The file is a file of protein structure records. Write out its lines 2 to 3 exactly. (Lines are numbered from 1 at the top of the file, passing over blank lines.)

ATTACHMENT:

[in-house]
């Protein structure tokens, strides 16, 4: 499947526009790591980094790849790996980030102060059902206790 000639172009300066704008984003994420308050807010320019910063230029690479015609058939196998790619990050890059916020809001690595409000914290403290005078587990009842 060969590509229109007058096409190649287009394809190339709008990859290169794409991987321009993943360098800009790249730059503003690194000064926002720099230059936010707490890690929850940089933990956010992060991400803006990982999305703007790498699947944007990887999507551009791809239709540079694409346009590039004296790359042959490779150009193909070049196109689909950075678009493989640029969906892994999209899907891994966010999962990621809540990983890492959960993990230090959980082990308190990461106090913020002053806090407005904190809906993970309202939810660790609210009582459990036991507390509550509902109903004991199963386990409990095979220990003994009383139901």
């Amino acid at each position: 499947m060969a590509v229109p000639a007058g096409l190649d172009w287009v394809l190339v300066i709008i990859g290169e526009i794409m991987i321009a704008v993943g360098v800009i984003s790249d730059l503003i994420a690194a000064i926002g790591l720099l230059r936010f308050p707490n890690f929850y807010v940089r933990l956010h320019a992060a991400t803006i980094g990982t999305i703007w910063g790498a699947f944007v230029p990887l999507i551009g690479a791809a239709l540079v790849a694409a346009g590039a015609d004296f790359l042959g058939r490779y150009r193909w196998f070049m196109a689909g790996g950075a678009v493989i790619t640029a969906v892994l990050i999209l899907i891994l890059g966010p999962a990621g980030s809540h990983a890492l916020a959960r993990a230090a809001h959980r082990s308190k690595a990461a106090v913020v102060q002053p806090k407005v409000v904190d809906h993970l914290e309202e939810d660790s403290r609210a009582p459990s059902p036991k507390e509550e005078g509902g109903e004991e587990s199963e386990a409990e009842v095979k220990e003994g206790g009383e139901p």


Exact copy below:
């Protein structure tokens, strides 16, 4: 499947526009790591980094790849790996980030102060059902206790 000639172009300066704008984003994420308050807010320019910063230029690479015609058939196998790619990050890059916020809001690595409000914290403290005078587990009842 060969590509229109007058096409190649287009394809190339709008990859290169794409991987321009993943360098800009790249730059503003690194000064926002720099230059936010707490890690929850940089933990956010992060991400803006990982999305703007790498699947944007990887999507551009791809239709540079694409346009590039004296790359042959490779150009193909070049196109689909950075678009493989640029969906892994999209899907891994966010999962990621809540990983890492959960993990230090959980082990308190990461106090913020002053806090407005904190809906993970309202939810660790609210009582459990036991507390509550509902109903004991199963386990409990095979220990003994009383139901």
């Amino acid at each position: 499947m060969a590509v229109p000639a007058g096409l190649d172009w287009v394809l190339v300066i709008i990859g290169e526009i794409m991987i321009a704008v993943g360098v800009i984003s790249d730059l503003i994420a690194a000064i926002g790591l720099l230059r936010f308050p707490n890690f929850y807010v940089r933990l956010h320019a992060a991400t803006i980094g990982t999305i703007w910063g790498a699947f944007v230029p990887l999507i551009g690479a791809a239709l540079v790849a694409a346009g590039a015609d004296f790359l042959g058939r490779y150009r193909w196998f070049m196109a689909g790996g950075a678009v493989i790619t640029a969906v892994l990050i999209l899907i891994l890059g966010p999962a990621g980030s809540h990983a890492l916020a959960r993990a230090a809001h959980r082990s308190k690595a990461a106090v913020v102060q002053p806090k407005v409000v904190d809906h993970l914290e309202e939810d660790s403290r609210a009582p459990s059902p036991k507390e509550e005078g509902g109903e004991e587990s199963e386990a409990e009842v095979k220990e003994g206790g009383e139901p």